Helga Hulse will be celebrating her birthday a bit late this year, but the entire community is invited to share in the celebration.
Although the birthday was last September, she was not available then, so she will be performing a concert of challenging classical music for the piano in the auditorium of Jamestown High School on Sunday at 4 p.m. The recent birthday which she will be celebrating was her 90th.
Mrs. Hulse lived in Jamestown from 1973 until 2011, when she moved to Aiken, S.C., to be near her son. Throughout that time, she operated one of the most successful and respected piano studios in our community and taught many of our area's most promising keyboard students.
At age 7, Helga Hulse is pictured at the Chicago Musical College in July 1929.
Helga Hulse, who lived in Jamestown from 1973 until 2011, will perform a concert Sunday at 4 p.m. in the Jamestown High School Auditorium. A reception will follow at the First Baptist Church.
In addition, during that time she taught students from both Jamestown Community College and the State University of New York at Fredonia. She also taught piano for 23 years at Holy Family Elementary School and for five years at Levant Wesleyan School. For well over three years, she taught piano, voice and music theory to inmates at the Chautauqua County Jail.
Although she has been a successful teacher for 71 consecutive years, she has always continued to actively study her beloved instrument. Her most recent teacher in Chautauqua County was Phyllis Orr East, the chair of the piano department at SUNY Fredonia. She is currently studying with professor Scott Price in South Carolina.
Moving to South Carolina at age 89, she immediately formed a relationship with an organization there called ''Helping Hands,'' which exists to help children who have been separated from their parents, whether by the death of the parents or by court-ordered separations, or similar situations. She teaches music and especially piano, and finds that some of the students respond warmly and intensely to the opportunity to learn and sometimes to perform.
Her greatest difficulty in working with these students, she said by telephone recently, is that many of her new students are self-deprecating, having been taught by life that they are of little worth and that what happens to them, in life, has almost nothing to do with what they want or how hard they work. Many, she added, have very limited language ability, because people have rarely spoken to them, except to shout at them, and virtually no one has listened to them.
Mrs. Hulse describes many positive joys of her new life in Aiken, although she admits a serious homesickness for our area, where she lived for so many years. Just one of her regrets is that she had to part with her twin Steinway pianos, which always stood in her music studio in her various homes in the Jamestown area. Today, she practices on a smaller instrument by Steinway, which she has had installed in a large closet in her apartment so that her practicing doesn't infringe on the lives of other residents of the apartment complex. She also forces herself to limit her playing to no louder than mezzo forte for the same reason.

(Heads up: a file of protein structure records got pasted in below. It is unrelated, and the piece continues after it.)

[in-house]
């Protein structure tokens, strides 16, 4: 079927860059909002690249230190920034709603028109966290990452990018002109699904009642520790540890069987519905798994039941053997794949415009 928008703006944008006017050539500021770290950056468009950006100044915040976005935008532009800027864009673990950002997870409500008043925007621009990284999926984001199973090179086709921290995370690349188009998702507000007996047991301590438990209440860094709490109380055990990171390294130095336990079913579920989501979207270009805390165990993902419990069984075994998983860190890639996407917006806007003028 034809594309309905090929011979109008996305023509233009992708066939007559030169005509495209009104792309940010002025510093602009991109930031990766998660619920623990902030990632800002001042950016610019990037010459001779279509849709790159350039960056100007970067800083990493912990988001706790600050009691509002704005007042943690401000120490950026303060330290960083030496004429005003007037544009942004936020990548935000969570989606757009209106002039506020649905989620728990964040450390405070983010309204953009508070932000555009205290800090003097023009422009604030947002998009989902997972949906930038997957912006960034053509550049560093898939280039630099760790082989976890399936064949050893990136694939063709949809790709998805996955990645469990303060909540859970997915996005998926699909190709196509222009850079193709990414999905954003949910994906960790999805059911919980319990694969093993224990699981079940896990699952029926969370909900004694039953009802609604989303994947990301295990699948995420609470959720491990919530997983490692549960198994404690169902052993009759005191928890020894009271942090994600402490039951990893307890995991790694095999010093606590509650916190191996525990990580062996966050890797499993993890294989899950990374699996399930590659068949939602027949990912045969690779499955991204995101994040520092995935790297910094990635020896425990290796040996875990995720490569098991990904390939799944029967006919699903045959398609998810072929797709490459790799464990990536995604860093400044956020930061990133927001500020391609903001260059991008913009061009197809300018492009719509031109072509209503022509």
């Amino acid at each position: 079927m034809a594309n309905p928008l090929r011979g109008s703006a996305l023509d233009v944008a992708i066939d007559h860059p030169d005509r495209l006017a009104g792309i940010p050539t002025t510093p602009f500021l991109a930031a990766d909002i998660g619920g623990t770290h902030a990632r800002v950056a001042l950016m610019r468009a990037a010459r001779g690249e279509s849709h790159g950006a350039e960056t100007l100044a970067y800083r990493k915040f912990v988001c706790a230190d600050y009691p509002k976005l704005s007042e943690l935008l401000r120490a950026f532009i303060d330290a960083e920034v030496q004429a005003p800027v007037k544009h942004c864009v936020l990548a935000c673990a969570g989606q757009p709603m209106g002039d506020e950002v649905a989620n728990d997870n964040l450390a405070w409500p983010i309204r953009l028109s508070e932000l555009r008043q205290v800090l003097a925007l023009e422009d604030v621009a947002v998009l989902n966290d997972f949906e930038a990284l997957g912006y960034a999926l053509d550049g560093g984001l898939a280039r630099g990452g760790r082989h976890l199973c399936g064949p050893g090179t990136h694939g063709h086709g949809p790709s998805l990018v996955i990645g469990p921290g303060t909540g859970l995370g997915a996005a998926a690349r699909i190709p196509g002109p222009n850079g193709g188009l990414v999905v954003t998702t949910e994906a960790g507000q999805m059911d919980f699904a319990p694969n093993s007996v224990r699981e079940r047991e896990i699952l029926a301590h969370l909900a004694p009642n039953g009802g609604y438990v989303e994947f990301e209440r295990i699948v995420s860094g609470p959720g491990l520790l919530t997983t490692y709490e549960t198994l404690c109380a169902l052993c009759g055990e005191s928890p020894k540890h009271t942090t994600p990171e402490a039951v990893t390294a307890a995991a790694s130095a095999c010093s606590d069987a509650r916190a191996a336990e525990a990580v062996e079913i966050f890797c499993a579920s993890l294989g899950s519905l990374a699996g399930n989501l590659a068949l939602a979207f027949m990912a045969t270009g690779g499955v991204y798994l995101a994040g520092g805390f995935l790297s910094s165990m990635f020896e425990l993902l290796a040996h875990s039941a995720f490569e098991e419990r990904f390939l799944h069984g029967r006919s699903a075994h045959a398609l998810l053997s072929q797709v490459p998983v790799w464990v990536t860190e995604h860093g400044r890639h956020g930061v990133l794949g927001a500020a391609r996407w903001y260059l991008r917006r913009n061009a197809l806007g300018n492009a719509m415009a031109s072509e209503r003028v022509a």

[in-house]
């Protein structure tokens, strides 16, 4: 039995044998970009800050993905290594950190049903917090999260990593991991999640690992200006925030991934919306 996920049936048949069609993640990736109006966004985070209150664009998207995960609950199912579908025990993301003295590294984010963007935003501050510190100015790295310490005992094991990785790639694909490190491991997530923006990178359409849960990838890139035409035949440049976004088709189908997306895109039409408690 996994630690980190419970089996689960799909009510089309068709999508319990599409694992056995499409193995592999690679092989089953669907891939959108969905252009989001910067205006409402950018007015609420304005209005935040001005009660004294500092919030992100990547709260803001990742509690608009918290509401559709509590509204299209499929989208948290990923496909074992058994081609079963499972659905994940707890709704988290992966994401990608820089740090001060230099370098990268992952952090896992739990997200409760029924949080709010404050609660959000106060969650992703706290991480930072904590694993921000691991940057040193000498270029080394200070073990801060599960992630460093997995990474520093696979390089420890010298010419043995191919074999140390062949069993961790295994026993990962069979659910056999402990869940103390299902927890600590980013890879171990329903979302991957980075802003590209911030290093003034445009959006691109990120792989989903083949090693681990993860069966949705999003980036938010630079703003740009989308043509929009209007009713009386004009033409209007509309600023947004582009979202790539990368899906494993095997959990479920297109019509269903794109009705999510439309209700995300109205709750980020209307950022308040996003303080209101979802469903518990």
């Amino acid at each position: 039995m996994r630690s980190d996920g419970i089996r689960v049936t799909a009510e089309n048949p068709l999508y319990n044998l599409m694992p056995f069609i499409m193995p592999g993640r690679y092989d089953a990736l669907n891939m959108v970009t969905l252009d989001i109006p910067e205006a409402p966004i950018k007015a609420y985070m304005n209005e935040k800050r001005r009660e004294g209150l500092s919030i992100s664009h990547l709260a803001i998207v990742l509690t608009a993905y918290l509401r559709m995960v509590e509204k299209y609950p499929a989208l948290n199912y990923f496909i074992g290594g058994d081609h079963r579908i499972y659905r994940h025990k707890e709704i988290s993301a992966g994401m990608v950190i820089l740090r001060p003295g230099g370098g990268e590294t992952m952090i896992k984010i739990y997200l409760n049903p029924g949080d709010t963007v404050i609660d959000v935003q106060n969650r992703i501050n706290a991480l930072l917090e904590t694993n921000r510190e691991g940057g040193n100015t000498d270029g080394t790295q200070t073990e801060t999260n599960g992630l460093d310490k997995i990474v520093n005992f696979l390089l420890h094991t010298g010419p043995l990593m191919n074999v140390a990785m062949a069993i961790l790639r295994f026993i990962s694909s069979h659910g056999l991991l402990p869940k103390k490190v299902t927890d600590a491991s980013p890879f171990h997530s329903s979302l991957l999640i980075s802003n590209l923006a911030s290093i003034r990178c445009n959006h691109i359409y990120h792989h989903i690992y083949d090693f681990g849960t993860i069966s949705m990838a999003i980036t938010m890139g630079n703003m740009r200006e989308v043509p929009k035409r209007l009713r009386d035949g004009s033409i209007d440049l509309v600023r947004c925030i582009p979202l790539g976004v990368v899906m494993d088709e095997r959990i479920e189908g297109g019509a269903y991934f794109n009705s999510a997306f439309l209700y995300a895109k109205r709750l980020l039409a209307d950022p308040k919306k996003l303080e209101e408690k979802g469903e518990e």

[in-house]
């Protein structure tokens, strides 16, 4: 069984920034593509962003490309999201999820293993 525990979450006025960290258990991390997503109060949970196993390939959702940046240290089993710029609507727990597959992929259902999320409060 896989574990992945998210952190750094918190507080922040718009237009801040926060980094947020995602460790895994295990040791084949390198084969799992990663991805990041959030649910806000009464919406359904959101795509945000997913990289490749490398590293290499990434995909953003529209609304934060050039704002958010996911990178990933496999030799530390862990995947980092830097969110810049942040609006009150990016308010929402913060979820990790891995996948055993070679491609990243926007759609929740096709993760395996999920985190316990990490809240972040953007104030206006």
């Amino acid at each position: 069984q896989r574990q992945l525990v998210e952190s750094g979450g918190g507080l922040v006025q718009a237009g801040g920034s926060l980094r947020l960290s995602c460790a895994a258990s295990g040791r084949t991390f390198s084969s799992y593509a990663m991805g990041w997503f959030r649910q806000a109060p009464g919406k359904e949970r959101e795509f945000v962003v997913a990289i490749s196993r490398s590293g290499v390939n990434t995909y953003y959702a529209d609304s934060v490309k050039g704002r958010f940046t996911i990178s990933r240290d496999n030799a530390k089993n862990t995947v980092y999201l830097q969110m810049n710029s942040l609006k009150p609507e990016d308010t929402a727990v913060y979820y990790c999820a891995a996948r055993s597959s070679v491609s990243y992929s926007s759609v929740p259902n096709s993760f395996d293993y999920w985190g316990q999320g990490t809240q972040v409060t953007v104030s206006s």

Her concert at JHS will feature works which she has never before performed in public, and which her extensive study of public performances in the Jamestown area suggests that no one else has performed them publicly, as well.
''My choice of repertoire is limited somewhat by the fact that nature has given me rather small hands, so pieces which require that the pianist perform notes which are far apart, with the same hand, are beyond my personal capabilities, but fortunately, piano literature is so vast and diverse, there is no shortage of things which I can perform,'' she said.
''I don't consider myself a pianist,'' she continued, somewhat surprisingly. ''I am a piano teacher, and a lover of piano music, who has studied it for my entire life, but I don't put myself into the same category with the great pianists, many of whom I have known, and whose recordings I have collected. I love to play and to perform, but I just do it for friends.''
Her program in Jamestown will begin with three preludes from Book I of ''The Well-Tempered Clavier,'' by J.S. Bach. She will follow that with an Intermezzo and Capriccio by Johannes Brahms, and then three etudes by Frederic Chopin, followed by three preludes by the same composer.
Following intermission, she will perform two selections from ''Children's Corner,'' by Claude Debussy, and ''L'Isle Joyeuse,'' also by Debussy.
Upon the completion of the program, there will be a reception, sponsored by the local Association of Piano Teachers, at the First Baptist Church, at 358 E. Fifth St., in Jamestown. Admission to the concert and to the reception are free of charge, although a freewill offering will be accepted to pay for necessary expenses of doing the performance.
Ever the supportive and involved teacher, Mrs. Hulse insisted that any publicity given to her upcoming performance must also include an announcement of a performance the day immediately following her concert by one of her most promising former students. At 7 p.m. Monday, pianist Collin Everett will perform a concert of music by Bach, Beethoven and Brahms, also in the auditorium of Jamestown High School.
''The piano at Jamestown High School is a Steinway, 'Model D,' from the 1960s, and I believe it is the best instrument on which I have ever played,'' she said.